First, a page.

14
January
2013
|
00:00
Europe/London

Iconic Henry Moore sculpture gets ready to go Dutch


Caption: The famous Henry Moore sculpture outside Leeds Art Gallery will be temporarily leaving the city



One of Leeds’ most iconic figures will be leaving the city for the first time in 30 years this week to in order to play a key role in one of the biggest events in the museum world.



Henry Moore’s famous bronze sculpture ‘Reclining Woman: Elbow’, which has been admired by millions of visitors on permanent display outside Leeds Art Gallery on The Headrow, will be temporarily departing the city on Wednesday to head to Amsterdam in the Netherlands.



The work, owned by the Henry Moore Foundation based in Hertfordshire and at the Henry Moore Institute neighbouring Leeds Art Gallery, is leaving in order to go on show as part of the long-awaited reopening of the world-leading Rijksmuseum in April.



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All media are invited to cover the removal of the Henry Moore sculpture from outside Leeds Art Gallery on The Headrow from 10:15am on Wednesday 16 January (tomorrow). The art gallery is located at Leeds, LS1 3AA.

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The museum which is home to works by a host of major artists including Rembrandt and Vermeer is reopening after a 10-year renovation and restoration programme, and Moore’s Reclining Woman: Elbow is one of 14 key works representing 30 years of the Castleford-born artist’s outdoor sculpture which will be on show in the surrounding gardens.



The display in Amsterdam will run from Friday 21 June to Monday 30 September, with the sculpture then being cleaned, repatinated and waxed by staff at the Henry Moore Foundation to revitalise it after 30 years exposed to the elements before it returns to Leeds.



The work was personally chosen by Moore himself to go on display on the external plinth at Leeds Art Gallery in 1982 as part of the sculpture gallery extension project.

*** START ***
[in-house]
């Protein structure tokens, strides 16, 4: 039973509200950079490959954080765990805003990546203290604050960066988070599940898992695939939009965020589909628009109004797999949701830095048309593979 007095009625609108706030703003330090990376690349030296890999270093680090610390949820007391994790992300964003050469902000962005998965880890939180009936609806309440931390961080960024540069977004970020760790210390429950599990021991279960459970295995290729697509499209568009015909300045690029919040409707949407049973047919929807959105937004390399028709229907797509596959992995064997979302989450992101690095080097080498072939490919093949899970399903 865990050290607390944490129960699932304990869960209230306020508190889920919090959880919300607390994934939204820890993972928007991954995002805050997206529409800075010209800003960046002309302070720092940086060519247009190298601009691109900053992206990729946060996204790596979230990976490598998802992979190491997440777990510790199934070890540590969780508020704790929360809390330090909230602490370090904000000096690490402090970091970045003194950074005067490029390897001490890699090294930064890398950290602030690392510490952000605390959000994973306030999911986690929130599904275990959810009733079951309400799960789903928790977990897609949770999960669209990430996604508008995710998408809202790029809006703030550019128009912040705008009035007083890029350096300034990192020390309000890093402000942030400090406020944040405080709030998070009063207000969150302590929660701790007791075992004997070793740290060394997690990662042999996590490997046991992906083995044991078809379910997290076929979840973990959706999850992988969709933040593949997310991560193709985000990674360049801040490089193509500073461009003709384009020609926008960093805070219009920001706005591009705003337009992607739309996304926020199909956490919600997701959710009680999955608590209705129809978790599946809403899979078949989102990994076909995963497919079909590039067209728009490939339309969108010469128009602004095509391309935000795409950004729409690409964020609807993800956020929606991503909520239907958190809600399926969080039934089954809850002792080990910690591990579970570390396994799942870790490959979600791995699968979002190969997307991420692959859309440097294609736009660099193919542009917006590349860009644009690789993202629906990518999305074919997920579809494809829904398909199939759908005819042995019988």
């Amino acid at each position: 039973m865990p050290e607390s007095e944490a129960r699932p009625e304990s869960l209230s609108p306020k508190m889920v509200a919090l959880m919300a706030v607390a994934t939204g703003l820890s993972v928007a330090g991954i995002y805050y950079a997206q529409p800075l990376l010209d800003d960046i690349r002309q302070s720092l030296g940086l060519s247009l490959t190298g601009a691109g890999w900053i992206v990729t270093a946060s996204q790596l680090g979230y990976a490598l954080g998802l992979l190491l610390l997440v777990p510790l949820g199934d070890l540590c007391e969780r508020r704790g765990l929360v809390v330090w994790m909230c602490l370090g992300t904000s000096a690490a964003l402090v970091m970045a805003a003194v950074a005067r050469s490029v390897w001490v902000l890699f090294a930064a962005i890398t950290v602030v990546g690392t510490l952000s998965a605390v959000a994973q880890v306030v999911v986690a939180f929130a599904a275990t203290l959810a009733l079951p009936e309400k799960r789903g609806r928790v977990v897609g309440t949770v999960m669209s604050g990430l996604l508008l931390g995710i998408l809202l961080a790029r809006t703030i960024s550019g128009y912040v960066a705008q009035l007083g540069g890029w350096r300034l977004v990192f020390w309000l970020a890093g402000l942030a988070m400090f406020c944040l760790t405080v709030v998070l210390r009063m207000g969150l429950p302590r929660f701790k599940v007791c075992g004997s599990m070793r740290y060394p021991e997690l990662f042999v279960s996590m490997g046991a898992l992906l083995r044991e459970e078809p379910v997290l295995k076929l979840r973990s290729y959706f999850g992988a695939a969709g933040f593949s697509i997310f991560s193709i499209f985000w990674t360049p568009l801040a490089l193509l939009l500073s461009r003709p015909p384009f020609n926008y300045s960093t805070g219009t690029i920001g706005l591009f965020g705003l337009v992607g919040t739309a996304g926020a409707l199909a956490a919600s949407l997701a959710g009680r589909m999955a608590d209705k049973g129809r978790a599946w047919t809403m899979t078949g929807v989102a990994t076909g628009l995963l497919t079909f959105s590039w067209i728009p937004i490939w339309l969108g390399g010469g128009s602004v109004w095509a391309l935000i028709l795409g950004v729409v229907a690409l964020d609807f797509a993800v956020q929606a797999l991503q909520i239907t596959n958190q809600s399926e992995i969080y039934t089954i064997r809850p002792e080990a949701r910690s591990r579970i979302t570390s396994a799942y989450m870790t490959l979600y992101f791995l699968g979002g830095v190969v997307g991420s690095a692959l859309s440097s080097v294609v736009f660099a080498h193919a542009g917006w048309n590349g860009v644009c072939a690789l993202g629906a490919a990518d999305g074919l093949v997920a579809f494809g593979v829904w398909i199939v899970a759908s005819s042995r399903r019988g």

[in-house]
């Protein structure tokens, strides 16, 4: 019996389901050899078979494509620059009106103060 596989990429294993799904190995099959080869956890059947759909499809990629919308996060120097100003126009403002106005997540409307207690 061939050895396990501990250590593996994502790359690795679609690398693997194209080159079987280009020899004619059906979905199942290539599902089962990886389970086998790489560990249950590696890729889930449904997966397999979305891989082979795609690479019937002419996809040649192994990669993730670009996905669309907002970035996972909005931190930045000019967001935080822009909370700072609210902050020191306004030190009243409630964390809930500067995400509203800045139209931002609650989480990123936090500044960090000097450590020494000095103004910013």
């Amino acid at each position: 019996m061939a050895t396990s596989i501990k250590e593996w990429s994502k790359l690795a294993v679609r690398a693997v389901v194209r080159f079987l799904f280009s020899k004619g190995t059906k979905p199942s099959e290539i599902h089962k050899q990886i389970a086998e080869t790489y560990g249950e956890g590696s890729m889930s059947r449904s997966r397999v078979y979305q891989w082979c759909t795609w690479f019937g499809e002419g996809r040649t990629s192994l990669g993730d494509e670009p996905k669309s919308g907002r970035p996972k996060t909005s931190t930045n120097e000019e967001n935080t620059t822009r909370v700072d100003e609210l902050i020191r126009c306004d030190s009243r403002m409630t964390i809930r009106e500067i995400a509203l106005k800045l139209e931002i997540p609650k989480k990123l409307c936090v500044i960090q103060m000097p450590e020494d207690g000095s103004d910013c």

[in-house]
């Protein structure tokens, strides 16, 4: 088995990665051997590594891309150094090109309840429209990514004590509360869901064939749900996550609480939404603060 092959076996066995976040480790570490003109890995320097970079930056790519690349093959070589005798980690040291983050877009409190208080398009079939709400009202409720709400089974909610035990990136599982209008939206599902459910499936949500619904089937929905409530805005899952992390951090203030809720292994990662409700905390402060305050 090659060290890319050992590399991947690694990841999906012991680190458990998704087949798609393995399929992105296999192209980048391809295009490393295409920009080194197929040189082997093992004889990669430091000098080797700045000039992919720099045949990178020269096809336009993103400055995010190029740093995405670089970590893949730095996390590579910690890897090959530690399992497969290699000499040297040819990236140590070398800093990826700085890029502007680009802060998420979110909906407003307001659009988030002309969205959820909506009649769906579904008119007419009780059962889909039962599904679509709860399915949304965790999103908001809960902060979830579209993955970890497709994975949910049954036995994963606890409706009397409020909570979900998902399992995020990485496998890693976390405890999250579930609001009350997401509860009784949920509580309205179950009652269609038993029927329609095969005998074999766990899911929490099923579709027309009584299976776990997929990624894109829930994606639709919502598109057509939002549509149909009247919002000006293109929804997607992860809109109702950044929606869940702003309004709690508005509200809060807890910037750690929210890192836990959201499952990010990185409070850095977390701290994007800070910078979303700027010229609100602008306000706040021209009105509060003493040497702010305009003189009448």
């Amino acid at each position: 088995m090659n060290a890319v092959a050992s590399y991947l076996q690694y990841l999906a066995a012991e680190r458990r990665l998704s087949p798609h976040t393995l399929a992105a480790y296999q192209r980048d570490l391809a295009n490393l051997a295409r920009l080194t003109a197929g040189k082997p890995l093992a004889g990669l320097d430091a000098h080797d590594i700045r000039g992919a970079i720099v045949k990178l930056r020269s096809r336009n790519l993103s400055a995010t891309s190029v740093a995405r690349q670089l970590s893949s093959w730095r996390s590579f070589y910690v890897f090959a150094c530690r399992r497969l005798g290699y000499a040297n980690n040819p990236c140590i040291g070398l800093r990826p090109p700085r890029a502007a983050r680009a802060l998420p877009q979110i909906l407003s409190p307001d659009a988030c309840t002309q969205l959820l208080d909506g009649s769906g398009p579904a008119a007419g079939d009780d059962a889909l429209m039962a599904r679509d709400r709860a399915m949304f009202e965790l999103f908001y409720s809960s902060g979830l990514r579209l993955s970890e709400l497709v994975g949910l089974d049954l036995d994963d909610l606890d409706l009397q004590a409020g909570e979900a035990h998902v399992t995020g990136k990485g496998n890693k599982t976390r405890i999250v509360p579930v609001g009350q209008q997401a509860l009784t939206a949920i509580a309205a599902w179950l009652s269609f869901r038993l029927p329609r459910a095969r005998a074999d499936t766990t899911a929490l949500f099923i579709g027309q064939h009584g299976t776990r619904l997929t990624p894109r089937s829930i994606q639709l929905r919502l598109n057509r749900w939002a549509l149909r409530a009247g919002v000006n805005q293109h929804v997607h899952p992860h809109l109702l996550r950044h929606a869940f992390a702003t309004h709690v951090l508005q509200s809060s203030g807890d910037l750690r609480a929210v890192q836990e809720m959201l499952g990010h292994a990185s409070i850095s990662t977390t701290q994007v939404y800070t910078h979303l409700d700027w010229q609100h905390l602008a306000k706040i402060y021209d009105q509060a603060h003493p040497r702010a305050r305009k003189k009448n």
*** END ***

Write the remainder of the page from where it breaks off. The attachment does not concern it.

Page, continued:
Leeds City Council executive member for leisure Councillor Adam Ogilvie said:



“It’s going to be a little strange walking past the art gallery and not seeing the Henry Moore sculpture there as it has been a permanent fixture for the last 30 years, but it is long overdue a holiday after all that time.



“It is a sign of its significance that it has been requested to go on display at the reopening of the Rijksmuseum in Amsterdam, so we hope everyone enjoys seeing it at the exhibition and we look forward to it returning to Leeds looking better than ever later in the year.”



Head of Sculpture Studies at the Henry Moore Institute Lisa Le Feuvre said:



“Although we will miss the work in Leeds, it really underlines how important the sculpture is. In a way there is a part of Leeds which is being celebrated abroad at this very significant event.”



For more information on Leeds Art Gallery, visit www.leeds.gov.uk/artgallery or call 0113 247 8256.



For more information on the Henry Moore Institute in Leeds, visit www.henry-moore.org//hmi or call 0113 246 7467.



ENDS



For media enquiries please contact:

Roger Boyde,

Leeds City Council press office,

Tel 0113 247 5472

Email: roger.boyde@leeds.gov.uk